The U.S. Copyright Group (USCG) is going back to their Hurt Locker lawsuit, and is adding 20,000 new IP addresses to the lawsuit.
The mass copyright litigation firm, who became well known thanks to the Hurt Locker lawsuit, is eager to expand the lawsuit to now cover almost 25,000 IP addresses, with the goal being to extract settlement money from each and every accused.
This makes the Hurt Locker lawsuit the largest ever in terms of mass copyright lawsuits, breaking an earlier record set by The Expendables lawsuit of more than 23,000 IP addresses, also filled by USCG.
Firms like the USCG make money by threatening users with lawsuits, if they do not pay a settlement fee of several thousand dollars, while the firm itself has no real intention of taking matters to court.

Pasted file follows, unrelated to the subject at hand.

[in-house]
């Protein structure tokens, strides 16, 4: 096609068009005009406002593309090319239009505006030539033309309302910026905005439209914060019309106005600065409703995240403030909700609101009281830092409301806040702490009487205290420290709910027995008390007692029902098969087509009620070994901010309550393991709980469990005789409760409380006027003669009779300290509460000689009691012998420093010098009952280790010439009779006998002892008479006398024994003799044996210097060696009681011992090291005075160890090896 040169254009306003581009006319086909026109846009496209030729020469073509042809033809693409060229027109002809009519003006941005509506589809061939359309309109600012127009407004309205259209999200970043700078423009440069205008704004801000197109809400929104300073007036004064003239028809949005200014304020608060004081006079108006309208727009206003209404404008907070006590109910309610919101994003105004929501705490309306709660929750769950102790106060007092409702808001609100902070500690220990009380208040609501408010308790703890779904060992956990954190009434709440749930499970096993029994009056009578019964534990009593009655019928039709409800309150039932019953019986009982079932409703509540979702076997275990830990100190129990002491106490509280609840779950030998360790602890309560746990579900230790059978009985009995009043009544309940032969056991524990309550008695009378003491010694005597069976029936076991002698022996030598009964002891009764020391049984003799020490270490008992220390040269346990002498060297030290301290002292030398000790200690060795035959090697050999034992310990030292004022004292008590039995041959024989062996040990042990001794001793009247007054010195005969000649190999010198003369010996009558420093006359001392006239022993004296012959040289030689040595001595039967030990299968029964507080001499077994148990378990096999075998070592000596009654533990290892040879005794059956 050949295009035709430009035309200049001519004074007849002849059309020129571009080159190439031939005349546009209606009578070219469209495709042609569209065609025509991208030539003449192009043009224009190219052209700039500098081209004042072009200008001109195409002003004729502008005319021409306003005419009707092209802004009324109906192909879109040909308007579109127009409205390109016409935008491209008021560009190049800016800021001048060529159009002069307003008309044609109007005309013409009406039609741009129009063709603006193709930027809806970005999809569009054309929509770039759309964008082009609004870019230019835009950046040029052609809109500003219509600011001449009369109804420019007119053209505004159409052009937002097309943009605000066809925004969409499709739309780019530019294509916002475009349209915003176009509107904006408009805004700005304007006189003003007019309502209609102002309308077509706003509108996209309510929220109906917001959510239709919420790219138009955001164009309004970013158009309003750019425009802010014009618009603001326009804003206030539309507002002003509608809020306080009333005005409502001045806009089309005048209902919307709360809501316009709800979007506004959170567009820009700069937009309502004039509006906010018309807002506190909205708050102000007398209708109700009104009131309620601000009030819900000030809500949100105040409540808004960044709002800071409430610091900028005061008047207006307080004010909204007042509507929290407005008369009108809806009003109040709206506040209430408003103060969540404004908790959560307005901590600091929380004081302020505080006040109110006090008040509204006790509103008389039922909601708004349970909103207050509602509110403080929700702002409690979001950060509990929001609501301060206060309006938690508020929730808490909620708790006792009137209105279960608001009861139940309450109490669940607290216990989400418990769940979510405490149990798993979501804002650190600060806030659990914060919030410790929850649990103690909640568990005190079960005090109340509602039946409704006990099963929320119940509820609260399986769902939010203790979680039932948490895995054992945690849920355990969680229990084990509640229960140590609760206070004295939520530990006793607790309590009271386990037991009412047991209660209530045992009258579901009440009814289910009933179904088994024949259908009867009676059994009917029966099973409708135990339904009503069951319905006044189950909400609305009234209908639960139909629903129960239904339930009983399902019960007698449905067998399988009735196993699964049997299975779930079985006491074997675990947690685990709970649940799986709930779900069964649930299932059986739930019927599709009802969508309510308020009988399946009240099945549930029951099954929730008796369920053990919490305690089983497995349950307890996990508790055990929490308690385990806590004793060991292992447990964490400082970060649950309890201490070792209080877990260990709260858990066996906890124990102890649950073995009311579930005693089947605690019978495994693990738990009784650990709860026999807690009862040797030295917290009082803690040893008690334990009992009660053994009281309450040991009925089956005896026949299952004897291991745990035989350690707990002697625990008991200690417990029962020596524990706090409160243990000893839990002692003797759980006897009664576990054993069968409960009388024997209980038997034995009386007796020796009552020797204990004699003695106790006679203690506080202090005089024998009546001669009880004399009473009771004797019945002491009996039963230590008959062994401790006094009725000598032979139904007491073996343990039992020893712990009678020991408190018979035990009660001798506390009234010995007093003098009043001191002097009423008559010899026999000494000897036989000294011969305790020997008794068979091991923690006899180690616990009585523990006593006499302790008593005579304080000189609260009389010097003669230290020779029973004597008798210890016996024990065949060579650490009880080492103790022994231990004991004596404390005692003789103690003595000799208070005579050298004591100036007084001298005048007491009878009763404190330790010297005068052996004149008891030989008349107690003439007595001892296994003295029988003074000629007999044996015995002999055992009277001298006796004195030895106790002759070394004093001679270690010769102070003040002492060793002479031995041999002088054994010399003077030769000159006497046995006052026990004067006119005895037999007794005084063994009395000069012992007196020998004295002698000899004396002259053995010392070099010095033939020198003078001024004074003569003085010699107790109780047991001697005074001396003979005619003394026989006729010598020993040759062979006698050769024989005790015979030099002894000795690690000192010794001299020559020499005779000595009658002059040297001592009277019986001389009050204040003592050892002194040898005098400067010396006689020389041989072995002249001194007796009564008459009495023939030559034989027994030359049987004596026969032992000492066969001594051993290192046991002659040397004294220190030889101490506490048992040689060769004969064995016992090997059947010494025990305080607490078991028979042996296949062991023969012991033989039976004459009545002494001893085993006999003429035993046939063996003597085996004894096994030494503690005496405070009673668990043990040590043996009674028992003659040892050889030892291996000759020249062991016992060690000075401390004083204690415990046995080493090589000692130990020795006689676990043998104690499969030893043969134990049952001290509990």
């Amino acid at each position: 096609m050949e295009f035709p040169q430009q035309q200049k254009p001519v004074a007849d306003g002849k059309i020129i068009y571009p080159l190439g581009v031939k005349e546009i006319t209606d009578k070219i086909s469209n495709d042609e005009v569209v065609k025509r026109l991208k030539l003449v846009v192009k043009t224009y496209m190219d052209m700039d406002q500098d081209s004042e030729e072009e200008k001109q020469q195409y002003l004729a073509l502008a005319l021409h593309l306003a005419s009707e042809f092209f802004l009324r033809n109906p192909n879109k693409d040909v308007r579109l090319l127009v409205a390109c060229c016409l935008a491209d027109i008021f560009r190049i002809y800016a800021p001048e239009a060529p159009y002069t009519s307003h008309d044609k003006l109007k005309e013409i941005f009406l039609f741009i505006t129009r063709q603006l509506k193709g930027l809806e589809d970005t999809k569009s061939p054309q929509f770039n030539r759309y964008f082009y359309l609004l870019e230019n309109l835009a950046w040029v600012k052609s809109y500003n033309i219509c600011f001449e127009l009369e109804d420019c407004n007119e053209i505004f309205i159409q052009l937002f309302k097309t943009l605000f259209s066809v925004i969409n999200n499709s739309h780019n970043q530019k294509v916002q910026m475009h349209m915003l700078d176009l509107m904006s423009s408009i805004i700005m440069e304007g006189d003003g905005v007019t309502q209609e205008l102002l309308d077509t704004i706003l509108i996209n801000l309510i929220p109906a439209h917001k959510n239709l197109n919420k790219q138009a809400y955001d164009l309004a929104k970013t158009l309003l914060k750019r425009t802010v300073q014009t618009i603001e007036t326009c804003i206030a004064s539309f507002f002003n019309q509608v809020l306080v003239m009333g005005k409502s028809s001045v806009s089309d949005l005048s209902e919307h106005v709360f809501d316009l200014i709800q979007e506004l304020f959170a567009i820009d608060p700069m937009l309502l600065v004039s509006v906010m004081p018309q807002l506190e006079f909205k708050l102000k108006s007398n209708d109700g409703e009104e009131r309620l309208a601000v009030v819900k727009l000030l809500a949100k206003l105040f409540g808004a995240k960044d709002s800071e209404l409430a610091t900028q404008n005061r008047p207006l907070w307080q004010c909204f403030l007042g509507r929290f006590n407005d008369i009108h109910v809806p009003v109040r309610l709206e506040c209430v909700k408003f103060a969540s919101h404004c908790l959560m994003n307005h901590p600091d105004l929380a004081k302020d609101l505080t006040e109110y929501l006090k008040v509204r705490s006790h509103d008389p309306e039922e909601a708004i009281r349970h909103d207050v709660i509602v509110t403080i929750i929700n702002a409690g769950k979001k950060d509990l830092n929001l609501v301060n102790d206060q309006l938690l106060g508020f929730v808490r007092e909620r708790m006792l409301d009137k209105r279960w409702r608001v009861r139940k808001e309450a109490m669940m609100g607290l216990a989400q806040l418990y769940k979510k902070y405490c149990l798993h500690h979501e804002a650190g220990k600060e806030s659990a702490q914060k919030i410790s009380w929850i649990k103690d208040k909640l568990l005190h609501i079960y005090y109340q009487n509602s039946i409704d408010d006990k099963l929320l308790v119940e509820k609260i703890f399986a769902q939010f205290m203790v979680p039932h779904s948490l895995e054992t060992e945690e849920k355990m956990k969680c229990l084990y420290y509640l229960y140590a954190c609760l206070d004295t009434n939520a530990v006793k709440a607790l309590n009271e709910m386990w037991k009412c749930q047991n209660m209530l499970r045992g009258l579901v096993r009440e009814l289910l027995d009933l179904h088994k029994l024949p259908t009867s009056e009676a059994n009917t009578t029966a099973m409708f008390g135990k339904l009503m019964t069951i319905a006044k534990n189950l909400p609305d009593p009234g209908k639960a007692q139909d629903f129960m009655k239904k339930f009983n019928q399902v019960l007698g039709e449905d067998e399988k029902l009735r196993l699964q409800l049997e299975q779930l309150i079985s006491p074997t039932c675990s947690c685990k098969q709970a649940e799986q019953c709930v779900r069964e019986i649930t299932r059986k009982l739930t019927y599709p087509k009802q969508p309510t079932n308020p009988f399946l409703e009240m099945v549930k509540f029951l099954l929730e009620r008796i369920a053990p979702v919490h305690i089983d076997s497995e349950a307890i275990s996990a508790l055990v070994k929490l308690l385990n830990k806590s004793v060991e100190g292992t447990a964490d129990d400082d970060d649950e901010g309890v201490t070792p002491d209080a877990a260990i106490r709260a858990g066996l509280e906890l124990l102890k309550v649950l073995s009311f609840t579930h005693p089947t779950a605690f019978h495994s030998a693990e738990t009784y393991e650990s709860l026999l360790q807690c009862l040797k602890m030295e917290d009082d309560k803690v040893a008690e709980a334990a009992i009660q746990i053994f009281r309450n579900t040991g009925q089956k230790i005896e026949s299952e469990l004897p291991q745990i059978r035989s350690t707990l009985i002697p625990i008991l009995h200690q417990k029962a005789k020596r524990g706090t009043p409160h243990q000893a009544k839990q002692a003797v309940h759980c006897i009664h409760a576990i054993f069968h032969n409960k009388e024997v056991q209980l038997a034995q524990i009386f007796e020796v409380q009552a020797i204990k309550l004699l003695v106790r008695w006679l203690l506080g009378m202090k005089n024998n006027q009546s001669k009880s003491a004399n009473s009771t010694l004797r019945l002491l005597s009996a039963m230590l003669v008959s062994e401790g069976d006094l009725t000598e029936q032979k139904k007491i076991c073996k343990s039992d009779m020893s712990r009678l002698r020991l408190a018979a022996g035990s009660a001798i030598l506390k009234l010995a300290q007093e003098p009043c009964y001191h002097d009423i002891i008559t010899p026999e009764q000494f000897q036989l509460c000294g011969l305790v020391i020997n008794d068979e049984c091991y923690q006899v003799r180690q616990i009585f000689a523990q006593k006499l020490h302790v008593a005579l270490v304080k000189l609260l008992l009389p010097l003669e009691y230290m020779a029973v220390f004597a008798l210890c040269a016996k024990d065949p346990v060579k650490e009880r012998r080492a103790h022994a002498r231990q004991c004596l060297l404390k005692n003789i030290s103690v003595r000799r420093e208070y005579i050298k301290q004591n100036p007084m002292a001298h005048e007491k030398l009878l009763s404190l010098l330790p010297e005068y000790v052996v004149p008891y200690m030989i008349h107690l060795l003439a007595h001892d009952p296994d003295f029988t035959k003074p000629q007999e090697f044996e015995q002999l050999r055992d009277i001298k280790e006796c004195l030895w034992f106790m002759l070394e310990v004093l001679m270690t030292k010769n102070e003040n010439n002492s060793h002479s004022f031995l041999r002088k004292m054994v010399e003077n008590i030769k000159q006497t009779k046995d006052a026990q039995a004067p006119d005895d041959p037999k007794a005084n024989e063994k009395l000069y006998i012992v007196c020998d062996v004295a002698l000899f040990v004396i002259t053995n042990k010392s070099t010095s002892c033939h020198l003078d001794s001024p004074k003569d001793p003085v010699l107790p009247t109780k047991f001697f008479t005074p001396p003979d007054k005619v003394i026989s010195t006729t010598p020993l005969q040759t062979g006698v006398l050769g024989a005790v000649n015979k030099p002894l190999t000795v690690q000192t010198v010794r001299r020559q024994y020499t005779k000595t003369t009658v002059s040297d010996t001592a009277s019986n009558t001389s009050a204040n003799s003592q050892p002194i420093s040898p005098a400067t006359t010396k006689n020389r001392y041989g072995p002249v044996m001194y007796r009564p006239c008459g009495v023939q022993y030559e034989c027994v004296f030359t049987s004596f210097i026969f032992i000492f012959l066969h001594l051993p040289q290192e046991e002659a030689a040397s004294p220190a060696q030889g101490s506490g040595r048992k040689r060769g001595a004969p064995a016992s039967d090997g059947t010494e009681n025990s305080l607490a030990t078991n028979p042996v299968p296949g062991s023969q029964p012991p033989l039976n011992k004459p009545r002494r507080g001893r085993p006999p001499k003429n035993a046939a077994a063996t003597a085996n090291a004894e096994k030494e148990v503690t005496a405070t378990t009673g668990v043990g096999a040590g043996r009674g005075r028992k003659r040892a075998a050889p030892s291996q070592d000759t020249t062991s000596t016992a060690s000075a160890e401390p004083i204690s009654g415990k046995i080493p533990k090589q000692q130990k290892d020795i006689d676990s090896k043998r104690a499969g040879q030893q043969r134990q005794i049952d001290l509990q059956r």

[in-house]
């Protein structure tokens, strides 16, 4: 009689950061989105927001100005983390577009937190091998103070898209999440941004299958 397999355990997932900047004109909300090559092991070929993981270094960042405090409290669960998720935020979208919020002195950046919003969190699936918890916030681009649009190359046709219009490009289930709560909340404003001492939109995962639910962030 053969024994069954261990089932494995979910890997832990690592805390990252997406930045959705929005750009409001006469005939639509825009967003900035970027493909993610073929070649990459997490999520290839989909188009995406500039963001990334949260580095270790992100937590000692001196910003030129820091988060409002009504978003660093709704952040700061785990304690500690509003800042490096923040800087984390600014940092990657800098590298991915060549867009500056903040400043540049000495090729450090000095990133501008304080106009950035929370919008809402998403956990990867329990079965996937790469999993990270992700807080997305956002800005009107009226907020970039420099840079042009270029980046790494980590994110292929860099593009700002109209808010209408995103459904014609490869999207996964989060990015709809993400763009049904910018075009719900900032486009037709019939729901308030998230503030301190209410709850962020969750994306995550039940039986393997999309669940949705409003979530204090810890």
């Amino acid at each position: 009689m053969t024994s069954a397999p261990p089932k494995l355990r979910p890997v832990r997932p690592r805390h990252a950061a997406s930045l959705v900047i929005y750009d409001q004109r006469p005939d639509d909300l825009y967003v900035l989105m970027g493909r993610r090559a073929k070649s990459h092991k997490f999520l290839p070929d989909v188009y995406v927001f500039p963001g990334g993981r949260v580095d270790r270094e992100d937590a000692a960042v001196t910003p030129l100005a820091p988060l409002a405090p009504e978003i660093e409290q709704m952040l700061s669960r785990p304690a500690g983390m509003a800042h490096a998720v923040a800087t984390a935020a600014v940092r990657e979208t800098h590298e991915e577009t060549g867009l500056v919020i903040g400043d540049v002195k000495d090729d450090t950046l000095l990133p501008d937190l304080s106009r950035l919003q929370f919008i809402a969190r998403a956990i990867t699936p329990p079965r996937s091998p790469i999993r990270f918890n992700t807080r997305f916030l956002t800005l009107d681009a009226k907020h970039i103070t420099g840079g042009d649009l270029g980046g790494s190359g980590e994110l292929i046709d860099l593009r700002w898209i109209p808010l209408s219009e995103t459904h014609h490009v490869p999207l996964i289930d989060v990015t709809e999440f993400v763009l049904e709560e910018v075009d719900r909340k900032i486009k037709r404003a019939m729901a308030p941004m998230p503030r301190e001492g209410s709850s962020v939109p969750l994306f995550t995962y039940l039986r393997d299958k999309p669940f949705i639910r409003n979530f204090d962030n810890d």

USCG relies upon ISPs to provide names and physical addresses of subscribers based on the IP address, and the firm has deals with the largest ISPs in the U.S. to limit the number of "IP lookups" to a couple of hundred per week. This seems to suggest it would take an awful long time to find the details of all of the "defendants", which includes more than 10,000 Comcast subscribers, but a steady trickle of user details still allows the USCG to send out letters demanding settlement fees.
The Oscar winning The Hurt Locker only made $17 million at the box office in the United States, but if half of the sued do pay a settlement fee of on average $2,000, then the movie is set to make more money via litigation than from actual screenings.
The judge handling the case, Judge Beryl Howell, will now decide on the merit of the lawsuit. Howell is a former RIAA lobbyist.
You can view the 406 page court document below, which includes a searchable list of all "offending" IP addresses: